Here’s How Many Americans Have Contracted The Measles In The Disneyland Outbreak

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Cases have been cropping up across the U.S. since December 2014, when a large outbreak was triggered by exposure to the virus at Disneyland in California.

A measles outbreak continues to spread across the U.S., sparked by exposure to the virus at Disneyland in California.

In December, at least 40 people contracted the highly contagious virus after they or someone they came into contact with visited the theme park in Anaheim, Calif., health officials said.
Since then, the virus has steadily spread as it comes into contact with the unvaccinated. While most of the current cases are tied to the initial Disney outbreak, other unrelated cases have started cropping up.
BuzzFeed News contacted public health departments in each affected state for the latest figures on the confirmed measles cases to compose the map, and will be updating as the numbers change.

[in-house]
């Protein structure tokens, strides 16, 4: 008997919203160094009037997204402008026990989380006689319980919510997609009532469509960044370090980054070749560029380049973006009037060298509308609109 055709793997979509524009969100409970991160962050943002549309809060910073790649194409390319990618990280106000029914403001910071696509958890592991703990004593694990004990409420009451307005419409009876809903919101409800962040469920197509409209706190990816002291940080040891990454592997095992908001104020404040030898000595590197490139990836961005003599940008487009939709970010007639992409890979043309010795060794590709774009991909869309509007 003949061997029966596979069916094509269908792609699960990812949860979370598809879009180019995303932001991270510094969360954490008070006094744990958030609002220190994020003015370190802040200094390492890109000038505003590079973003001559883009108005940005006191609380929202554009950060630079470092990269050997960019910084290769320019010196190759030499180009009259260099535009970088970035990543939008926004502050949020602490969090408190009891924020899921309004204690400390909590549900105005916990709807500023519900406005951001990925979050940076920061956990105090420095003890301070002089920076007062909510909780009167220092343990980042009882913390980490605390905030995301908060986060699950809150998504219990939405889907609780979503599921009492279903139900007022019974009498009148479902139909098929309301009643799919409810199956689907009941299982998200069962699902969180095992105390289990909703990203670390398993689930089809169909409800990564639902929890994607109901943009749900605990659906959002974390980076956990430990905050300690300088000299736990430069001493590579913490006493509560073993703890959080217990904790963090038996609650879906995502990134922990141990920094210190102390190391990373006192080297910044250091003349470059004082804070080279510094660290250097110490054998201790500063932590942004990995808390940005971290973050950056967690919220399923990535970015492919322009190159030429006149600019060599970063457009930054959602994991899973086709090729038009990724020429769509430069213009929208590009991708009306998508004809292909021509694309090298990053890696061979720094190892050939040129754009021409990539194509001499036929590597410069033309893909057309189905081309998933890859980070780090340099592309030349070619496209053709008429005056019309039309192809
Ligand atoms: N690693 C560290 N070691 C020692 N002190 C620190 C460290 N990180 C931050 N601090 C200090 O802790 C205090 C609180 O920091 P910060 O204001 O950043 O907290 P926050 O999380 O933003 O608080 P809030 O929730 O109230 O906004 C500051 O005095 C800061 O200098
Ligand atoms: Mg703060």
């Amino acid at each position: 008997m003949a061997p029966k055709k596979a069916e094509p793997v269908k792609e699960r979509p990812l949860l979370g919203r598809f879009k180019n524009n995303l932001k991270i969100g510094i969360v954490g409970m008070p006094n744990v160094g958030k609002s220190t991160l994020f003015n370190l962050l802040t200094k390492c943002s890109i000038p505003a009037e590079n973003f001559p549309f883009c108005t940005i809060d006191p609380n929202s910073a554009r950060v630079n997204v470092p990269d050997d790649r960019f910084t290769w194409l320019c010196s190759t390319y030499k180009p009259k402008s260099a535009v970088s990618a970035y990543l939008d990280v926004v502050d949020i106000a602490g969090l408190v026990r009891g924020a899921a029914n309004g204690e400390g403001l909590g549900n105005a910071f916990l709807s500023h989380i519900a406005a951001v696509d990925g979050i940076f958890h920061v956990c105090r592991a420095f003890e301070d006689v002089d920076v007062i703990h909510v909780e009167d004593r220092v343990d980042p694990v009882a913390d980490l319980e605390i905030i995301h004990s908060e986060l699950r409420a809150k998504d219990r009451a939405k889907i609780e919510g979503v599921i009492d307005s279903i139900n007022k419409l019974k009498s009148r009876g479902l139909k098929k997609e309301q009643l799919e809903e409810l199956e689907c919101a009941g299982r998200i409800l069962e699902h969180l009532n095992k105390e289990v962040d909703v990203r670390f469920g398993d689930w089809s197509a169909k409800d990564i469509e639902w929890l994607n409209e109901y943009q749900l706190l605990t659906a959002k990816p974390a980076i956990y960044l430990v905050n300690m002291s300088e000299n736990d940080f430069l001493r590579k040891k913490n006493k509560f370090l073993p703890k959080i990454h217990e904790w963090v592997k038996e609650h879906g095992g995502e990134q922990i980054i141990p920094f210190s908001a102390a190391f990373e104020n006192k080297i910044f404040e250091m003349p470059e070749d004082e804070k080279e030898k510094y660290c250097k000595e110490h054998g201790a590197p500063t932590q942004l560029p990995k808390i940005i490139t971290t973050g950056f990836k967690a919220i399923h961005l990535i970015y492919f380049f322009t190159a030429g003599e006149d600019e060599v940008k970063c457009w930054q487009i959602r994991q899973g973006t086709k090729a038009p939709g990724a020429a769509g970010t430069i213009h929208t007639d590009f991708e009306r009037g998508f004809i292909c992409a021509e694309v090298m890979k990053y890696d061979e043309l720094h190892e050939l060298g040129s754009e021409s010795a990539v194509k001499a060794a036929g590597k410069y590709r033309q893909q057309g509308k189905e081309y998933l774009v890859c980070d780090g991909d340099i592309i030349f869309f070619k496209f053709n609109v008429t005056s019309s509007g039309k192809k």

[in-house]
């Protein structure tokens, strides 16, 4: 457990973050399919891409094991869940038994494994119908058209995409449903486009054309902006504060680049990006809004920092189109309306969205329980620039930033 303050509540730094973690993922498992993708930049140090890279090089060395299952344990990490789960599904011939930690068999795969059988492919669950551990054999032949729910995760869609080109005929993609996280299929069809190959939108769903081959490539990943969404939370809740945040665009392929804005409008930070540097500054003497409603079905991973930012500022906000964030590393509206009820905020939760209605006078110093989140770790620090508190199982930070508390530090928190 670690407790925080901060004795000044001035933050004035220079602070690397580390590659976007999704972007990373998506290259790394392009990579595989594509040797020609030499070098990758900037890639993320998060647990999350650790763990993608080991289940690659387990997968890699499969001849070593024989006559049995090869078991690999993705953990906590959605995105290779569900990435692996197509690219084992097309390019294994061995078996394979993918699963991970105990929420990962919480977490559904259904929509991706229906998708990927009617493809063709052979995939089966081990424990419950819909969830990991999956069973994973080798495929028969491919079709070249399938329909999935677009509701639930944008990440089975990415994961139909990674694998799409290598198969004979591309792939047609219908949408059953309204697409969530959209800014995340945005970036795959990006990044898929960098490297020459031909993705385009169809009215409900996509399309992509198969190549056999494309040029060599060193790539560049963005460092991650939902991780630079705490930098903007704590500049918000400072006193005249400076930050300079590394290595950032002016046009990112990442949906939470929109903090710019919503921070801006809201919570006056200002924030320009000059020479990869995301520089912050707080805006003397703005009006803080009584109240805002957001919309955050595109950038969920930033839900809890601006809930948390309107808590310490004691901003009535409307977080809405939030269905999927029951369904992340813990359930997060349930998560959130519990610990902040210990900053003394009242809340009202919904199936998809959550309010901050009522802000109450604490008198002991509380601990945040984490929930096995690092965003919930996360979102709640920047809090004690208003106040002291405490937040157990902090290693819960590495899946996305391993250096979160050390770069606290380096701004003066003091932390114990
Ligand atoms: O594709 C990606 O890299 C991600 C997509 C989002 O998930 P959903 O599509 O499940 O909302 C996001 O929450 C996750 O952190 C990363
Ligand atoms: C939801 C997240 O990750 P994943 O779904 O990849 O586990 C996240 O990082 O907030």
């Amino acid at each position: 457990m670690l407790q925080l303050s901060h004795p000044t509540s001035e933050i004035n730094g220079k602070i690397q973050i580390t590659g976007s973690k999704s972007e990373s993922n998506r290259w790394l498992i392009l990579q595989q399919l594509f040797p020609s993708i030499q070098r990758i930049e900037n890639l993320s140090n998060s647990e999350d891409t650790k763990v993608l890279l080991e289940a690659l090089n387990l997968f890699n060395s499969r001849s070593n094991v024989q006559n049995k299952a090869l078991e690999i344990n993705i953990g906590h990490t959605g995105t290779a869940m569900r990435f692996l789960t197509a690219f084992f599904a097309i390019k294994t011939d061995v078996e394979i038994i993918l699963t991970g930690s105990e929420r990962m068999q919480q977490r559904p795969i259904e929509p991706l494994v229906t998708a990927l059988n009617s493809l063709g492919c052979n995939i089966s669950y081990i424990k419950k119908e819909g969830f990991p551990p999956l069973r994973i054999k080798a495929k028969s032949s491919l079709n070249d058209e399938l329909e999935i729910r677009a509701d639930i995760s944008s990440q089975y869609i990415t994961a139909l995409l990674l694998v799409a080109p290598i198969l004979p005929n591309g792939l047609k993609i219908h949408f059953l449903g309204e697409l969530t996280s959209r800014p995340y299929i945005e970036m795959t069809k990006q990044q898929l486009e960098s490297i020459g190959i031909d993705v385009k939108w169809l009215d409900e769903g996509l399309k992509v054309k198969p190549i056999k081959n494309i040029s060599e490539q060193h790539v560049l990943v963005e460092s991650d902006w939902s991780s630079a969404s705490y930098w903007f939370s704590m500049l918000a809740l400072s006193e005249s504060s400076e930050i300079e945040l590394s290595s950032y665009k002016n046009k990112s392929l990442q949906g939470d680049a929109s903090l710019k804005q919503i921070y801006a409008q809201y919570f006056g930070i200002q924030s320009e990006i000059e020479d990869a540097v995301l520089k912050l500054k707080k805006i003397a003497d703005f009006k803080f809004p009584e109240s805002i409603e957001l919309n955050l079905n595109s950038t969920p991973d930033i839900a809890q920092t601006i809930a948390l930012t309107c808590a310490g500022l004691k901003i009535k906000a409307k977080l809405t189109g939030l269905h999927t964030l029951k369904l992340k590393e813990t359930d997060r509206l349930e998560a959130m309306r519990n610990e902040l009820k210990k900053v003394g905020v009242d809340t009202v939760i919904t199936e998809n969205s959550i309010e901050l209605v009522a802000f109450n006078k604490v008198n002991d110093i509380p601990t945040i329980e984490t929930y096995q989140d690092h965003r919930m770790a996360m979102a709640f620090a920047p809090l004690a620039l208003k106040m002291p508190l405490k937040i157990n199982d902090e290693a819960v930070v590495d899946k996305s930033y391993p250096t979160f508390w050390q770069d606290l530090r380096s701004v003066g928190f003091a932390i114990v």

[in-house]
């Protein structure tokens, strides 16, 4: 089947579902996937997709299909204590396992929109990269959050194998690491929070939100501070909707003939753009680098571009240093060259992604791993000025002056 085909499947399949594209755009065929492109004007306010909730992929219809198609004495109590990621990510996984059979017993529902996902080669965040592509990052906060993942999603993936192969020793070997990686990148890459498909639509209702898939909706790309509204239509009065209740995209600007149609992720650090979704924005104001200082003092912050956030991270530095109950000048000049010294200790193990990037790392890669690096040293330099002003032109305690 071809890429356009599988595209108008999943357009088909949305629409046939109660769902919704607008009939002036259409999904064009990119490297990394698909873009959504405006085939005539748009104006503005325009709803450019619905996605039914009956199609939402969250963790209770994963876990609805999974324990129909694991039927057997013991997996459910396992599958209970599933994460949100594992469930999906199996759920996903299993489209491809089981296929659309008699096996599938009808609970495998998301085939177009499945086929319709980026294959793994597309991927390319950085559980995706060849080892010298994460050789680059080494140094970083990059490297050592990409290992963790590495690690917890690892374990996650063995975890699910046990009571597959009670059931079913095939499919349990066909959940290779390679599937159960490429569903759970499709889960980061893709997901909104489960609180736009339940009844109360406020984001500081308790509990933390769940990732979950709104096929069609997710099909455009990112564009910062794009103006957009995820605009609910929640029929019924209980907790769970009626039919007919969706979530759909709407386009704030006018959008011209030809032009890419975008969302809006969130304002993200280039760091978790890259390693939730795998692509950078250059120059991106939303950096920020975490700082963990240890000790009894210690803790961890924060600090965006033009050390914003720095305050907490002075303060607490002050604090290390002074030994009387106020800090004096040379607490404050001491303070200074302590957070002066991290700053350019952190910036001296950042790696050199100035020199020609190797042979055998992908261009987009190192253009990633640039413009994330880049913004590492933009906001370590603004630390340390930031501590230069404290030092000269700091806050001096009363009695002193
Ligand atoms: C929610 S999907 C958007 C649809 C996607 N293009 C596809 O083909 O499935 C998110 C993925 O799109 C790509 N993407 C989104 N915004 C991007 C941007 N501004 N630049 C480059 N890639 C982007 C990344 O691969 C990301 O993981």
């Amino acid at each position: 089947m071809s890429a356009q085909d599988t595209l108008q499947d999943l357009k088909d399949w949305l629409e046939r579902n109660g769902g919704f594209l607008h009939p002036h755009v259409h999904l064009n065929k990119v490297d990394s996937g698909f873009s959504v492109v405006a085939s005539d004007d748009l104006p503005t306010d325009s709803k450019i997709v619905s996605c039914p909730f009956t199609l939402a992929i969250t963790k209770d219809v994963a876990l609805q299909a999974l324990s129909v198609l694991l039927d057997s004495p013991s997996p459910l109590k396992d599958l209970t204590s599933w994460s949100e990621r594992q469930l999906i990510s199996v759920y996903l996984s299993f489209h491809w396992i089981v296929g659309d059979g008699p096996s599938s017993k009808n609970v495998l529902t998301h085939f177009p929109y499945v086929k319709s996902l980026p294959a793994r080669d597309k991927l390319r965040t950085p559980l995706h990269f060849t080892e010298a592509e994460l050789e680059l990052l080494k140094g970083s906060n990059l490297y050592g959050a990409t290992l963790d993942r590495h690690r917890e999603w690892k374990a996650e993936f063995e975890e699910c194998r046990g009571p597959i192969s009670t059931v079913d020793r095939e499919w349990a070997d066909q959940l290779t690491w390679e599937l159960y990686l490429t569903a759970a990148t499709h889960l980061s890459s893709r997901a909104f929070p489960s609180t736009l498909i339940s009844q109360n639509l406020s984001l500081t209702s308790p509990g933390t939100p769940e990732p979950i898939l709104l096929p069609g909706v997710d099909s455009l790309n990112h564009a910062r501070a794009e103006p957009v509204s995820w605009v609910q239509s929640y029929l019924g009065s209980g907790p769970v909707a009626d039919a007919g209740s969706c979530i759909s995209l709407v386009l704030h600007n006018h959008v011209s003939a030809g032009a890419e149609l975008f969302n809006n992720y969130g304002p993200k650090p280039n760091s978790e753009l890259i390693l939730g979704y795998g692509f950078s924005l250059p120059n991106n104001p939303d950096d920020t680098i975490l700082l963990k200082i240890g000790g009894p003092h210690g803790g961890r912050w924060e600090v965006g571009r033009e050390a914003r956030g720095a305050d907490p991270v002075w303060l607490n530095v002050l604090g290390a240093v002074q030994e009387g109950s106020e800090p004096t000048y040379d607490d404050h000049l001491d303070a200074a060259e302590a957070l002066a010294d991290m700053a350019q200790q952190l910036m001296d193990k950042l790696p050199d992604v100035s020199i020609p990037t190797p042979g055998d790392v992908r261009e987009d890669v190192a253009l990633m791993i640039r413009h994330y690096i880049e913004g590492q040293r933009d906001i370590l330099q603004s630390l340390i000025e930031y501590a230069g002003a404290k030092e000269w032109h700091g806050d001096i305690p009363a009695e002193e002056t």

This is how the measles virus spreads:

The measles virus travels through the air, where it can linger for up to two hours and travel long distances on air currents. It can also be difficult to notice at first, leaving more time for public exposure.
Patients typically develop a rash two weeks after being exposed, but are contagious four days before it appears. A patient, then, can expose others for days without knowing they’re infected — a serious gap that has led to a number of quarantines and high-profile scares.

In recent years, the number of cases has spiked amid declining vaccination rates.

The Centers for Disease Control and Prevention numbers on the current measles outbreak are for cases only as of Jan. 1, 2015. BuzzFeed News is charting cases starting in December, when the Disneyland exposure occurred. Still, this chart shows the dramatic spike in the number of cases for 2014.
Measles was essentially eliminated in the U.S. as of 2000, but in Western Europe, large outbreaks have occurred amid declining vaccination rates. The current outbreak has reinvigorated the debate over vaccinations.

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